Black Muslims will rise to claim their rightful place on the side of their brothers and sisters of all races, writes Tandile Kona, President of the Muslim Youth Movement of South Africa.
Describing the African American community’s relationship with America, actor and comedian, Chris Rock said, “America is like the uncle who paid your way through college, but molested you.” Chris Rock could have easily been describing the relations that black Muslims have with the rest of the Muslim community. Before I carry on, a disclaimer, for the purposes of this article, I will use ‘black’ in its most exclusivist meaning, even against my own belief of who is black.
The analogy by Chris Rock came to mind when I observed reactions to the mooted South African Black Muslims conference to be held in Johannesburg in a few months. In any kind of abuse, both the victim and the perpetrator emerge with scars. Often the physical scars can easily heal but it is the psychological and emotional ones that prove a tad bit difficult to get over. Those scars seem to have been brought to the fore by some of the responses to the idea of the conference.
In the South African context, black Muslims have been on the receiving end of exploitation, paternalism, toxic charity that breeds dependence, patronising attitudes and in some cases, outright racism. These have left deep seated psychological damage in the families and communities of black Muslims. There was also some measure of ambivalence and deference to the established Indian and Malay Muslim communities that coloured the relationships. This was with the hope that the rest of the community would assist the indigenous communities in the establishment of Islam across apartheid-created communal borders. This has proven not to be the case; instead we have seen our communities turned into battlegrounds for hegemony of one charity organisation over another or of some kind of vested interest over others. Admittedly, black Muslims also have to shoulder some of the blame, but that’s a topic for another article.
The talk of the need of for black Muslims to wean themselves of these toxic relationships has been ongoing for years and a few organisations, like the Muslim Youth Movement, have over the years sought and partly succeeded in fostering a sense of independence, especially of thought, amongst black Muslims. That success has also had its shortcomings, but the MYM played a pioneering role in that regard. The mooted conference, convened and hosted by the Gauteng Muslim Shura Council, is another step towards the journey of black Muslims owning Islam and how they practice and live it and ultimately taking control of the destiny of their communities.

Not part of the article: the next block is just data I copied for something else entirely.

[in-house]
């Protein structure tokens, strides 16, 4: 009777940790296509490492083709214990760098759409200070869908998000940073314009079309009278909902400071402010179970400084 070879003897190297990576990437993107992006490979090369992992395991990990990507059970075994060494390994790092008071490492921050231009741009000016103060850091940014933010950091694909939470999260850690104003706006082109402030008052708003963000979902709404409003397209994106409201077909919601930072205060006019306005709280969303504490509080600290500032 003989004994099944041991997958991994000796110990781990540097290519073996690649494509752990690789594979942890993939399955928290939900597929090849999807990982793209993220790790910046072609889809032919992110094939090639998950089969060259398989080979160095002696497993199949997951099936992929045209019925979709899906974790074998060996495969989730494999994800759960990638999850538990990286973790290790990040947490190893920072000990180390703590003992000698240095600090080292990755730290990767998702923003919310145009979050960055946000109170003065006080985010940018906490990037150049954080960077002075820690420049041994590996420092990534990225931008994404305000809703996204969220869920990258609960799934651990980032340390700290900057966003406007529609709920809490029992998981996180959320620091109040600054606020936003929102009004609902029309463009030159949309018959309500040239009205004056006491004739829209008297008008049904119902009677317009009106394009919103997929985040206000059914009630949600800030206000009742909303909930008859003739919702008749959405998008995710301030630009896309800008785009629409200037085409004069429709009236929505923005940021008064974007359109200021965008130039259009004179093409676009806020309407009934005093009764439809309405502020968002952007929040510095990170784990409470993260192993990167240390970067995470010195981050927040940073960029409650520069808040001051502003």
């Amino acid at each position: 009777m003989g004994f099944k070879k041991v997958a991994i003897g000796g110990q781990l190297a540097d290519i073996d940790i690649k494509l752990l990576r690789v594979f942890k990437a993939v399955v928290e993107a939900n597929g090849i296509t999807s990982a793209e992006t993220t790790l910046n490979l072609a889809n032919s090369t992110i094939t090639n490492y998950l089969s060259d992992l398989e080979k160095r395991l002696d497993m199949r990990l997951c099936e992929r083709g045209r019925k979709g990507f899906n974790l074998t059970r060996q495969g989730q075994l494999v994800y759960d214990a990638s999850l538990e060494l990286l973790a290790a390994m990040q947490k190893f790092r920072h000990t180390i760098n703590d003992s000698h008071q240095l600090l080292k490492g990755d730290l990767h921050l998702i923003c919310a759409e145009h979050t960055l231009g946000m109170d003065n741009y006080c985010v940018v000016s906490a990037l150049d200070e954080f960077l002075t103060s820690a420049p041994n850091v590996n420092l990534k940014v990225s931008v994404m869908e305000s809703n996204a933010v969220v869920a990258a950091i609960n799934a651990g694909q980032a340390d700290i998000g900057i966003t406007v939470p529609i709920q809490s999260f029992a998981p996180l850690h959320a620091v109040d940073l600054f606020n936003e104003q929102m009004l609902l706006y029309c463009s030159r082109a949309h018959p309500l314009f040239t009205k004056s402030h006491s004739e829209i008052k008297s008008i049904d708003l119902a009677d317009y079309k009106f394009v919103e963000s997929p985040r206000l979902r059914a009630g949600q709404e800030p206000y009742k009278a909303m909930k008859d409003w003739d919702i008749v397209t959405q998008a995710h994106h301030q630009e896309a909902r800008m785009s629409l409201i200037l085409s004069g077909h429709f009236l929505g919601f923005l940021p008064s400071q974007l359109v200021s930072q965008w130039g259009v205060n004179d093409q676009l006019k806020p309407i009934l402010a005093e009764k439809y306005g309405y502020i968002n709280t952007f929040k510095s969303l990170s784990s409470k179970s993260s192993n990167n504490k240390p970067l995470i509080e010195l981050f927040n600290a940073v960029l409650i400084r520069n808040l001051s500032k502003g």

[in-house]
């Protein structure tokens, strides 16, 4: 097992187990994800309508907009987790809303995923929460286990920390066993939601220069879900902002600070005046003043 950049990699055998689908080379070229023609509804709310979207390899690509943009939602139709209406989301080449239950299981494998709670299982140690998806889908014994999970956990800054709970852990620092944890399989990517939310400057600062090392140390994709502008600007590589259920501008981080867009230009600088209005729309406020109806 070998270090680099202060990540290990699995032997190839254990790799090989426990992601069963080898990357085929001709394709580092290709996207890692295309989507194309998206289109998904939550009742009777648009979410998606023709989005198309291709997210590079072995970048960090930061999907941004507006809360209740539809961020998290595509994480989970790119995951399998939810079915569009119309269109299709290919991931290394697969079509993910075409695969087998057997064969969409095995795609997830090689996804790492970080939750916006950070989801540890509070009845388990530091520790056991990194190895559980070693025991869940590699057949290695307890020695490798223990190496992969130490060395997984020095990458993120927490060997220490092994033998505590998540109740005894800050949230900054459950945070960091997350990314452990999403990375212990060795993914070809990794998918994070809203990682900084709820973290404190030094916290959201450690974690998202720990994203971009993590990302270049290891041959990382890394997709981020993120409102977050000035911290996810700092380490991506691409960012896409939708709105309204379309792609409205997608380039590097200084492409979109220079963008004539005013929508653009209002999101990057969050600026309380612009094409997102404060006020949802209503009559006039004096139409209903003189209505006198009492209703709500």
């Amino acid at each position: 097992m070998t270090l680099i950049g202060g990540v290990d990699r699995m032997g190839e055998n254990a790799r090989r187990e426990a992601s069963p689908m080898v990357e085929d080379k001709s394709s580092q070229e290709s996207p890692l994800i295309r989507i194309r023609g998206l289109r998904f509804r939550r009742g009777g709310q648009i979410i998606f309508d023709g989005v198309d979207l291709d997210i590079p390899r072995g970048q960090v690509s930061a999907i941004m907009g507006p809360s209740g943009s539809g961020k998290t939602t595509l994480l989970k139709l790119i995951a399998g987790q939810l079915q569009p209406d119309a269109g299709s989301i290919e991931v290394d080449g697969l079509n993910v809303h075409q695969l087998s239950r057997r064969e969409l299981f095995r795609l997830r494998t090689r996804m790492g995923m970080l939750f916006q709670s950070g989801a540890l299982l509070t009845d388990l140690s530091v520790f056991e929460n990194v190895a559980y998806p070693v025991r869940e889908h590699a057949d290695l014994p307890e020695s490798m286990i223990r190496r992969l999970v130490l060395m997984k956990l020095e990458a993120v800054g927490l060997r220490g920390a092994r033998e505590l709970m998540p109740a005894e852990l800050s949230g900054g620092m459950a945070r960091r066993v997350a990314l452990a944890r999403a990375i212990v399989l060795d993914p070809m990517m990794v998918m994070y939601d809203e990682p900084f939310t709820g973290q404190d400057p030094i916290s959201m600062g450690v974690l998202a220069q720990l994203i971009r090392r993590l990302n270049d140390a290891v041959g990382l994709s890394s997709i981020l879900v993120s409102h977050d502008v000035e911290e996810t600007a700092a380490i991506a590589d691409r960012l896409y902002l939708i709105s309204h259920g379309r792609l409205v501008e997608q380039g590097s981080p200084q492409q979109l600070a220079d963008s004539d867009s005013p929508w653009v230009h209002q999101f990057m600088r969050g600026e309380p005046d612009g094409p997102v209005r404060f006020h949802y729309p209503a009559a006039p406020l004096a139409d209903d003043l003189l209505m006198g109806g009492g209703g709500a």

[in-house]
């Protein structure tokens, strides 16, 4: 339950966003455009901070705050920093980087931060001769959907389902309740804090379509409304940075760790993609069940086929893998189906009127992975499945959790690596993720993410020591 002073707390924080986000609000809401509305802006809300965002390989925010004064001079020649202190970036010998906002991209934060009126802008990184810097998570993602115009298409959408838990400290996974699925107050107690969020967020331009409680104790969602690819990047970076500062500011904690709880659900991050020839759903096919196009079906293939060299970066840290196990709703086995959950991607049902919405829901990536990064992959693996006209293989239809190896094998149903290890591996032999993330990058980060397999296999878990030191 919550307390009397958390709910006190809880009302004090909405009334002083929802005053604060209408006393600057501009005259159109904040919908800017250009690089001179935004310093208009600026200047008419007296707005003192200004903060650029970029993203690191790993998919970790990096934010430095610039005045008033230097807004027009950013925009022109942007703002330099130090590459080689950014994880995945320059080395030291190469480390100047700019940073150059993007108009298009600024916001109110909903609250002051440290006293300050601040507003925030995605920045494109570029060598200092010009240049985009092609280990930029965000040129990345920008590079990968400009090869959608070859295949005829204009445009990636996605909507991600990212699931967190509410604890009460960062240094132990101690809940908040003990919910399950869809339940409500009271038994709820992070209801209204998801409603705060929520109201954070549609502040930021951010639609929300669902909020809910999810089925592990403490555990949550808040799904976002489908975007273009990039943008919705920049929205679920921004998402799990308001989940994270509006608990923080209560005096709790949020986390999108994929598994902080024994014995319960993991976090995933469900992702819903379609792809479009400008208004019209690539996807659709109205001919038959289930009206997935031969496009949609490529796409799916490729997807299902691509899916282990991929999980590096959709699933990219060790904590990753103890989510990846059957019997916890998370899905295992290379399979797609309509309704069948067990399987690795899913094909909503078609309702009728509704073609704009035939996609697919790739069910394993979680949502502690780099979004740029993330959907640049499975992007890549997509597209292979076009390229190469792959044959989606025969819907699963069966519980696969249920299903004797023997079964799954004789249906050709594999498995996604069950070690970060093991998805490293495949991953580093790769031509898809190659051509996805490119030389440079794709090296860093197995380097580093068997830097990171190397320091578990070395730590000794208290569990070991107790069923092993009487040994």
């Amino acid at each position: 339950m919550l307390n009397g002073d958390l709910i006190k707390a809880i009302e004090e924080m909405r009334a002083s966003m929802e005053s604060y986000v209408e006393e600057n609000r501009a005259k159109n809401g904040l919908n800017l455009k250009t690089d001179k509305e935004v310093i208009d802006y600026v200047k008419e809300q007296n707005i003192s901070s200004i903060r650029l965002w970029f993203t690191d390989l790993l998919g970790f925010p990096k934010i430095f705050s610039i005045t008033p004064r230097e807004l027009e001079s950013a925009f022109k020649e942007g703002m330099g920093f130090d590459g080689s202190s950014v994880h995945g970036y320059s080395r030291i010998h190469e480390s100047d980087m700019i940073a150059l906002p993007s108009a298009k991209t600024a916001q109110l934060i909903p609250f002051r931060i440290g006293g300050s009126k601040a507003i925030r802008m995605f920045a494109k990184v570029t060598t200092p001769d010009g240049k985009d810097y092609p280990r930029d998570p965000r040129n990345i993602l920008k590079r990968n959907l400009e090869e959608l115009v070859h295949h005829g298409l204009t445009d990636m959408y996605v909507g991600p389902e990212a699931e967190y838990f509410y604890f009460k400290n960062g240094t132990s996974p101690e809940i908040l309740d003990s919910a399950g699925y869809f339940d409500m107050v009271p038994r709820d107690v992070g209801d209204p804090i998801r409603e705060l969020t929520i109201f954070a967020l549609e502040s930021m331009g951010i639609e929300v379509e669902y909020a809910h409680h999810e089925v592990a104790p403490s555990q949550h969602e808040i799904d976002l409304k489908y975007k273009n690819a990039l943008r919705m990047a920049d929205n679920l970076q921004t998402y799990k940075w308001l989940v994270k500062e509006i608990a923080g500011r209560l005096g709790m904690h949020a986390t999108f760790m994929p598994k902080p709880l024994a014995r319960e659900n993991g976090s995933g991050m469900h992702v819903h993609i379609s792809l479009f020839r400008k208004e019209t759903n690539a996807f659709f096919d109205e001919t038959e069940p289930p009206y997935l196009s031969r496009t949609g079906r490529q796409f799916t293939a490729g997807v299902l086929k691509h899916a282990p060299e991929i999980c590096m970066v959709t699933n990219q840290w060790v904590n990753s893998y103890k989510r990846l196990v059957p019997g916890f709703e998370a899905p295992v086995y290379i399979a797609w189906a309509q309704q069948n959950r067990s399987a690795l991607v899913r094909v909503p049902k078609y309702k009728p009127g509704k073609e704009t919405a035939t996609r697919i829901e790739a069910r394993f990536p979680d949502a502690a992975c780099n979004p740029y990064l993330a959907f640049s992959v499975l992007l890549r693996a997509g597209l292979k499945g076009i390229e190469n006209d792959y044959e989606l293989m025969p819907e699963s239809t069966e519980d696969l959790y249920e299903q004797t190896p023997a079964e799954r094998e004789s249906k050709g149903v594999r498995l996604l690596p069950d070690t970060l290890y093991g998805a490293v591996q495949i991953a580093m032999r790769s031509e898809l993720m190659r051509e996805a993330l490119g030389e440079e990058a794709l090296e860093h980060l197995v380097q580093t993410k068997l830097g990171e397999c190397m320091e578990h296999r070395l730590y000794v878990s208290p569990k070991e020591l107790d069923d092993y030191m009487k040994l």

The claim by the detractors of the conference that the conference is un-Islamic and anti Indian is laughable. That is especially so in the face of masaajid whose trust deeds stipulate that only Indians of certain ethnicity can be trustees and of many institutions that claim to be legitimate representatives of Muslims yet have not a single Black Muslim in their leadership structures.
The economic and social disparities have become a permanent feature of the Muslim community and some people have the audacity to label an initiative to deal with those disparities as ‘un-Islamic.’
Listening to the critics, I am convinced that many of them have not bothered to talk to the people whose idea it is to have this conference and they have also not even read the conference’s concept document. Instead, they have resorted to the best way they know how to deal with those they consider inferior, bully them into submission. Had they read the concept document, they would have seen that the conference is meant to provide a platform for black Muslims to introspect. They would have also seen that the conference has as its target audience, “all the Muslims who have an interest in developing Islam amongst the black Muslims.”
The document makes no mention of the conference being an Indian-bashing fest nor does it mention the exclusion of anyone. However, what black Muslims will not apologise for is creating a space for them to talk amongst themselves and to place issues that are uniquely of concern to them at the front and centre of deliberations in the conference.
We have issues that urgently need our attention if we are to pull ourselves by our bootstraps and stop having an ‘entitlement’ mentality as we so often are reminded. Those who have closed off spaces for genuine inter communal dialogue on an equal footing have no business telling us that we cannot create alternative spaces for engagement.
As Allah so eloquently reminds us in Surah Ar Ra’d in the Glorious Qur’an that, “Indeed, Allah will not change the condition of a people until they change what in themselves.”
As black Muslims, we have heeded Allah’s words in that respect and we will not be deterred in the path we have started. There are no illusions as to the difficult and long path ahead and for all we know, the conference may be a false, but it is a start nonetheless. With Allah’s will, black Muslims will rise to claim their rightful place on the side of their brothers and sisters of all races.